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Least squares is a special case of convex optimization.

By and large, convex optimization problems can be solved efficiently.

Almost any problem you'd like to solve in practice is convex.

• Incorrect. Most convex optimization problems are not convex. Nevertheless, many problems of interest can be solved via convex optimization.
• Correct!

Convex optimization problems are attractive because they always have a unique solution.

• Incorrect. They do not always have a unique solution, and even when they do, this is not of primary importance.
• Correct!

In a device sizing problem the goal is to minimize power consumption subject to the total area not exceeding 50, as well as some timing and manufacturing constraints. Four candidate designs meet the timing and manufacturing constraints, and have power and area listed in the table below. $\begin{array}{lll} {\rm Design} & {\rm Power} & {\rm Area} \\ \hline {\rm A} & 10 & 50 \\ \hline {\rm B} & 8 & 55 \\ \hline {\rm C} & 10 & 45 \\ \hline {\rm D} & 11 & 50 \\ \hline \end{array}$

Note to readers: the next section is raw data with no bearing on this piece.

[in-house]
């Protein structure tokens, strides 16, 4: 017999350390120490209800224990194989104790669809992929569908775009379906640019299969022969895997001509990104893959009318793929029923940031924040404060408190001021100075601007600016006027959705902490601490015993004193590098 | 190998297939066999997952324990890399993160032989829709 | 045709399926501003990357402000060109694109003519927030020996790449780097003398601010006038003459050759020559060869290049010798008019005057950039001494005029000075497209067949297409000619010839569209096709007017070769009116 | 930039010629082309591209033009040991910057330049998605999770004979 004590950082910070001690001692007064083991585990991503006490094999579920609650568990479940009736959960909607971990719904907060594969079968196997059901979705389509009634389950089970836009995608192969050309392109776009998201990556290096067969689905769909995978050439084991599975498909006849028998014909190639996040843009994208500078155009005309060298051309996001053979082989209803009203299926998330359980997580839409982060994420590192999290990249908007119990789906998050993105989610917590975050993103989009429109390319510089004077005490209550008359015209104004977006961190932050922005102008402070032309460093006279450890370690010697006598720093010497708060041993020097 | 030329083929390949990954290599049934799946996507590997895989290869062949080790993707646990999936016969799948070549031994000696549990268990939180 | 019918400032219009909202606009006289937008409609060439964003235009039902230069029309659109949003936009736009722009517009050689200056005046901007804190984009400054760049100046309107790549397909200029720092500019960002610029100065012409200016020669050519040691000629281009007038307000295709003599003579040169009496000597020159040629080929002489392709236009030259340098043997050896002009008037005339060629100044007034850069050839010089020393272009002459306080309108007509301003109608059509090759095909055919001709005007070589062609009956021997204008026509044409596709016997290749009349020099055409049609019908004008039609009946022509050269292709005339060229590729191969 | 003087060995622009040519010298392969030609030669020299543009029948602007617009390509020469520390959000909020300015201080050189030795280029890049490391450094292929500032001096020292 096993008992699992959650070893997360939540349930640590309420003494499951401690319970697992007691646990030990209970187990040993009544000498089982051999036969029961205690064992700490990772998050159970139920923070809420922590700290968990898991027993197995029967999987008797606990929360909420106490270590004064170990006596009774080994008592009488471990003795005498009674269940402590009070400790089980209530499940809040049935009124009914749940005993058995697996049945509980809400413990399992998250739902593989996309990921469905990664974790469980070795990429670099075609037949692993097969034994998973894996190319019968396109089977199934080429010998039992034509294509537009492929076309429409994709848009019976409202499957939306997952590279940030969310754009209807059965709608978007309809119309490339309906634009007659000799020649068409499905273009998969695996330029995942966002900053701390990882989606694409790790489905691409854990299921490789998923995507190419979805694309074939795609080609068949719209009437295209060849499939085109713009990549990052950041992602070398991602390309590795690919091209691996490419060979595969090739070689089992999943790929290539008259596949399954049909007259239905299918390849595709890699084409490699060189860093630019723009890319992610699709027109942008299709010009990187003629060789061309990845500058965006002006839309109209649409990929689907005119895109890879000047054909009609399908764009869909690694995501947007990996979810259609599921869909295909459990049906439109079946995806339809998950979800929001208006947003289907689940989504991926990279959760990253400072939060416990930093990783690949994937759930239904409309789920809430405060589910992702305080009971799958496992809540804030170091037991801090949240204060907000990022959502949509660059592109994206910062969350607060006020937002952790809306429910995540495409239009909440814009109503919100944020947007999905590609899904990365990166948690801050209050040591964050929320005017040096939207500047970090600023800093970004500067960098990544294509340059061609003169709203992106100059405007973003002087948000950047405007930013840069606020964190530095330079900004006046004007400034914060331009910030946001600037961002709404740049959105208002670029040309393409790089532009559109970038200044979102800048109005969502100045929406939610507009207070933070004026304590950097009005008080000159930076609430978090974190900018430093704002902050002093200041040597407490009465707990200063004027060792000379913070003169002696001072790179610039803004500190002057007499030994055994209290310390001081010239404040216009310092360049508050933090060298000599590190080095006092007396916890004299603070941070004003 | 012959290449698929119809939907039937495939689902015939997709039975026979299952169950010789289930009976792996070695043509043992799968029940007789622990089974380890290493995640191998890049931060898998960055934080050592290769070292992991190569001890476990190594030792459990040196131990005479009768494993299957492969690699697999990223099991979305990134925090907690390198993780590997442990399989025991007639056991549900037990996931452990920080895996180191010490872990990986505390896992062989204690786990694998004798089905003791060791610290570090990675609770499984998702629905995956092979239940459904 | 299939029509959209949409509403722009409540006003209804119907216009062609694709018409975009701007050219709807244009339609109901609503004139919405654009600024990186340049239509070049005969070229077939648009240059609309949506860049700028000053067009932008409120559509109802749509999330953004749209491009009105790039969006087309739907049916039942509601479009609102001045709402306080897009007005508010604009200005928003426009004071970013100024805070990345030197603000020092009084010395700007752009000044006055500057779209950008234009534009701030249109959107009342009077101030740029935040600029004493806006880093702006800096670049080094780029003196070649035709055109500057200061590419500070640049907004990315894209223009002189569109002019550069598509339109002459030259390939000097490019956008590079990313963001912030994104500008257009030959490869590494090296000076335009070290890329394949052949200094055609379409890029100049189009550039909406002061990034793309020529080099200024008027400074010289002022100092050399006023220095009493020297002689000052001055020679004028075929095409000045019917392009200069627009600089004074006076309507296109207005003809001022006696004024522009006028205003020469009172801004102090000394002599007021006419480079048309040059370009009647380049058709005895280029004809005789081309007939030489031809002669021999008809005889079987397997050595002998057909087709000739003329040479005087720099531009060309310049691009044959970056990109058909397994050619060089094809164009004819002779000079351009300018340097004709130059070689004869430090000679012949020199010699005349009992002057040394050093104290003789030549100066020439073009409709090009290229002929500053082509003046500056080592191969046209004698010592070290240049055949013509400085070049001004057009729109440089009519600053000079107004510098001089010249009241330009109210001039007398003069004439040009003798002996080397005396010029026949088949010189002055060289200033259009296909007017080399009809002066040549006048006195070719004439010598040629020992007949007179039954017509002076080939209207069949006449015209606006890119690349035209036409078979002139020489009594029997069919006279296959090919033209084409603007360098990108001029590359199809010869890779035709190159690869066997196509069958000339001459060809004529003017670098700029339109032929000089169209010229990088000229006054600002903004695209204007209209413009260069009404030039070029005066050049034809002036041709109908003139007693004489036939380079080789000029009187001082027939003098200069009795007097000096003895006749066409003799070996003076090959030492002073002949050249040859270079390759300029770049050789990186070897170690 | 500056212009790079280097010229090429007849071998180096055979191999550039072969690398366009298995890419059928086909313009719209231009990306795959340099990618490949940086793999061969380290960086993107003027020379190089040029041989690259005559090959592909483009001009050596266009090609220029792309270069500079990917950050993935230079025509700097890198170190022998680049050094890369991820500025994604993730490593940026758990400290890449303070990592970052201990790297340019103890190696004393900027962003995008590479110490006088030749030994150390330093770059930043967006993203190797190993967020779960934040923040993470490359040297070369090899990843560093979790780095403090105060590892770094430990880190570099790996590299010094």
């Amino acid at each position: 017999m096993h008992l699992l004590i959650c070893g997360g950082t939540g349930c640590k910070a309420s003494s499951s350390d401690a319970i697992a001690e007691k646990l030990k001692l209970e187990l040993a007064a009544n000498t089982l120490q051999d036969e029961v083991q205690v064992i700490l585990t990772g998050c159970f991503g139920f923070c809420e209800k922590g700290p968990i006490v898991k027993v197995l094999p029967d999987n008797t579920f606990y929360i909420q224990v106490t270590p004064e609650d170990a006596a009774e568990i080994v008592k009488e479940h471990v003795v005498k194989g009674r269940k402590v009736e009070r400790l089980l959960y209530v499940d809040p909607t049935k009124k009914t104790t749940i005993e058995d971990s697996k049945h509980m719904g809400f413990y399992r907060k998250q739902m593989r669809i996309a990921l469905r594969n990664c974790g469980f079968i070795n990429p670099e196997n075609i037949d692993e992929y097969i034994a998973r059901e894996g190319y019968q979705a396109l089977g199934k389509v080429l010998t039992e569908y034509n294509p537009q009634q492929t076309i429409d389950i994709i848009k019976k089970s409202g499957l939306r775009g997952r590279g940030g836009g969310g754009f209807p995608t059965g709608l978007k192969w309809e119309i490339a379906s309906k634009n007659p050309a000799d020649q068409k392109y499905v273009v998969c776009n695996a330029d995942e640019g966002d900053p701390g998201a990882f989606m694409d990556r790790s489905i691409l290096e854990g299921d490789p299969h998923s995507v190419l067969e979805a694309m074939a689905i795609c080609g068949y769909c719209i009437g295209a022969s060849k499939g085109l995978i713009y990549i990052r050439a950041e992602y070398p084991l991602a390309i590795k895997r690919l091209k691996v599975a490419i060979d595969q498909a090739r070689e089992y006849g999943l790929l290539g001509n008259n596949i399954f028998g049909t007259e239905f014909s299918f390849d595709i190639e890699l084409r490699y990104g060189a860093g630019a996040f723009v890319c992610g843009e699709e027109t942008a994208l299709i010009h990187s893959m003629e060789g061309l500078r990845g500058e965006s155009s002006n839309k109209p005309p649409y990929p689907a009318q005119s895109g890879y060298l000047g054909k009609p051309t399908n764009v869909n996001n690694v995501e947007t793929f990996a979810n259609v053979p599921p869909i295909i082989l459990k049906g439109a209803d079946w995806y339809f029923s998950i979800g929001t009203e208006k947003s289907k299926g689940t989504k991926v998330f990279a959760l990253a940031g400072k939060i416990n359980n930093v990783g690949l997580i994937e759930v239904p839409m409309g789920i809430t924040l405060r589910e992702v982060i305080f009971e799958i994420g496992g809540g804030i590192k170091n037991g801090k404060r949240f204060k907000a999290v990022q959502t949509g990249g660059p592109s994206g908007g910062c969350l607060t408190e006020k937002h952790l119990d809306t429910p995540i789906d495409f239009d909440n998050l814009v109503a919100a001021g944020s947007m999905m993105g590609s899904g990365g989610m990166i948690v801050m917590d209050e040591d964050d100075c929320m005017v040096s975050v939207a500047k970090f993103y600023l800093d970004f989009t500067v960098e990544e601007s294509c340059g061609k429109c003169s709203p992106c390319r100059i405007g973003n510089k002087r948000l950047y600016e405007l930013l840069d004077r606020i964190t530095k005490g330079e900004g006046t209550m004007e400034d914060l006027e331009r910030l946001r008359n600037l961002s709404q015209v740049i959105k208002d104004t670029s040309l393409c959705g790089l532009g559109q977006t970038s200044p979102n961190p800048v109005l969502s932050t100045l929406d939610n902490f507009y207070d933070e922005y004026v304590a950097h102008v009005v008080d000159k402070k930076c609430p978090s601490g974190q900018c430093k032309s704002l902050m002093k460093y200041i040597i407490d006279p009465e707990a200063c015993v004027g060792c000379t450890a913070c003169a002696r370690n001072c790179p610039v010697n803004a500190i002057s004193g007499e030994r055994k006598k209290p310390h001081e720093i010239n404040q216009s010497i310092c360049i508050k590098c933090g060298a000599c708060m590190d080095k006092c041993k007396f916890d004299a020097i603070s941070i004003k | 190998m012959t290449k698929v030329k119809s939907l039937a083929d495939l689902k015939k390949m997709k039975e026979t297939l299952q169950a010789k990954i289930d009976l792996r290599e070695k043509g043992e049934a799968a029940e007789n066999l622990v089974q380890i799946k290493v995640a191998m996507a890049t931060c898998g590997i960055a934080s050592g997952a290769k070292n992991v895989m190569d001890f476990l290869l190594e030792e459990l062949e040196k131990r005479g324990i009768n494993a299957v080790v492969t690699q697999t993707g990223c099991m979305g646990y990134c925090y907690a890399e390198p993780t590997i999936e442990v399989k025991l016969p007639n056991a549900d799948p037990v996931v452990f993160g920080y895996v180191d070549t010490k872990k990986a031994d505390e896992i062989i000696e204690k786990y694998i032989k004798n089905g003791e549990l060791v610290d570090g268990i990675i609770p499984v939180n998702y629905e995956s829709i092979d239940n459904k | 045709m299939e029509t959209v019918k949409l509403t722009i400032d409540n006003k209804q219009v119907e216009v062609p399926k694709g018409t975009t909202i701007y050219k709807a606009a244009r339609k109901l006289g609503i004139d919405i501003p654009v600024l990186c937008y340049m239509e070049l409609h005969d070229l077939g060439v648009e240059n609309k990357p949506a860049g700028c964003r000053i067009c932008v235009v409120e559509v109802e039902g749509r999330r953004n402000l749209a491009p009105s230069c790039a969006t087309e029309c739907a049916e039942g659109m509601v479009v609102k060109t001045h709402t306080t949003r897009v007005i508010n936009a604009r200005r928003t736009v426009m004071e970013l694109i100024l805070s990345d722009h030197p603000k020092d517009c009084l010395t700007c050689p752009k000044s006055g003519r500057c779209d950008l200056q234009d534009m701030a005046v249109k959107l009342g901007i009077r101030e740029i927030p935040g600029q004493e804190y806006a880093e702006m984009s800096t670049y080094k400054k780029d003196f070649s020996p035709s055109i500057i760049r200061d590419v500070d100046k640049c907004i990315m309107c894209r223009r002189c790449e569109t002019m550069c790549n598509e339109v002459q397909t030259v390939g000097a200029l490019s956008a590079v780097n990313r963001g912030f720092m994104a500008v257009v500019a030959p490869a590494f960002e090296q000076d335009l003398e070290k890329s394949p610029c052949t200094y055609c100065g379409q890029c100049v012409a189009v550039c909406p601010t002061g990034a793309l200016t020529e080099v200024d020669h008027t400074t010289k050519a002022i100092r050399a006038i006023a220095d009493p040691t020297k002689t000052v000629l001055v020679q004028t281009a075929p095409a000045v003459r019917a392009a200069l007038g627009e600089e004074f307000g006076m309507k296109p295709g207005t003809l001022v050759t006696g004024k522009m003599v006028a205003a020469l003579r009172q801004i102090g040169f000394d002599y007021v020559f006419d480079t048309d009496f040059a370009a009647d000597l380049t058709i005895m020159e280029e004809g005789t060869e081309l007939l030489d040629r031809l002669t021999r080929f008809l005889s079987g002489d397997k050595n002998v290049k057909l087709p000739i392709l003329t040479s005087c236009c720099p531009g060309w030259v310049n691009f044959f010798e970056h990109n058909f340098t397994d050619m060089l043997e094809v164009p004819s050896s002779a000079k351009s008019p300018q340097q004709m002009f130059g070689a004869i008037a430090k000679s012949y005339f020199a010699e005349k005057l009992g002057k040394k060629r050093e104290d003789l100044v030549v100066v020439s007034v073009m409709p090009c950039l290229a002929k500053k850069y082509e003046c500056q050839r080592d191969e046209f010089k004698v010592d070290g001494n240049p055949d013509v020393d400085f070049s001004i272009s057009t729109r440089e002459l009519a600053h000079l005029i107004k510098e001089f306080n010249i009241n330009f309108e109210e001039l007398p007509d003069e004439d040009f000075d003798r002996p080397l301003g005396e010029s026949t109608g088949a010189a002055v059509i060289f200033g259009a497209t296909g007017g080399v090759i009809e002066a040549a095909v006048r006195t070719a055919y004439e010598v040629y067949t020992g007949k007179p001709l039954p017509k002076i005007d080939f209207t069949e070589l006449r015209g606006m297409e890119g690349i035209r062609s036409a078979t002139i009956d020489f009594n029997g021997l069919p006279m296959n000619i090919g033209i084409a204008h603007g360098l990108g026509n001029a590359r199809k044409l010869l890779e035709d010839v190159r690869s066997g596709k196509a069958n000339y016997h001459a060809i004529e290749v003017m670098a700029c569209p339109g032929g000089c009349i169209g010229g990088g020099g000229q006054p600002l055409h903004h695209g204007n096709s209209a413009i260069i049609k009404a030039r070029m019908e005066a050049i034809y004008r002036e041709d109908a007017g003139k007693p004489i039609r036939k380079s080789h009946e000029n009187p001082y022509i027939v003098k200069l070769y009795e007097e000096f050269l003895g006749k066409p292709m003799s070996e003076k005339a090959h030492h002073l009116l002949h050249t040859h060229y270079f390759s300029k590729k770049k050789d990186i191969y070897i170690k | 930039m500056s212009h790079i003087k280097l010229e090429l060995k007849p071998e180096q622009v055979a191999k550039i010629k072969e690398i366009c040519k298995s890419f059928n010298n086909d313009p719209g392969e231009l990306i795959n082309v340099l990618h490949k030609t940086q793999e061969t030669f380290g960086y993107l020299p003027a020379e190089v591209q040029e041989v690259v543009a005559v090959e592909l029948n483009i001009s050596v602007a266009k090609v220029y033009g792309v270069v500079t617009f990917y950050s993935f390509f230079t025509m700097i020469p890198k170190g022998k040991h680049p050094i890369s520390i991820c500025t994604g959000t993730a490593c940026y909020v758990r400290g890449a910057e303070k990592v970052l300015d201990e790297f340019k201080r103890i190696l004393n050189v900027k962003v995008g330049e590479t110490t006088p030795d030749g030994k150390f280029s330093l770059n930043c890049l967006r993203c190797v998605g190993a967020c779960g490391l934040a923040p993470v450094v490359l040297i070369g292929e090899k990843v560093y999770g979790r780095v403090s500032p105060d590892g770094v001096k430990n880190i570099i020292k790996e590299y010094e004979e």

Design B is better than design A.

• Incorrect. Device B is infeasible and device A is feasible.
• Correct!

Design C is better than design A.

• Incorrect. Both are feasible and achieve the same objective value, so they are equally good.
• Correct!

Design D cannot be optimal.

• Correct!
• Incorrect. Design A is also feasible and achieves a better objective value (lower power consumption).

Very roughly, how long would it take to solve a linear program with 100 variables and 1000 constraints on a computer capable of carrying out a billion floating point operations per second (1 gigaflop)?

Local optimization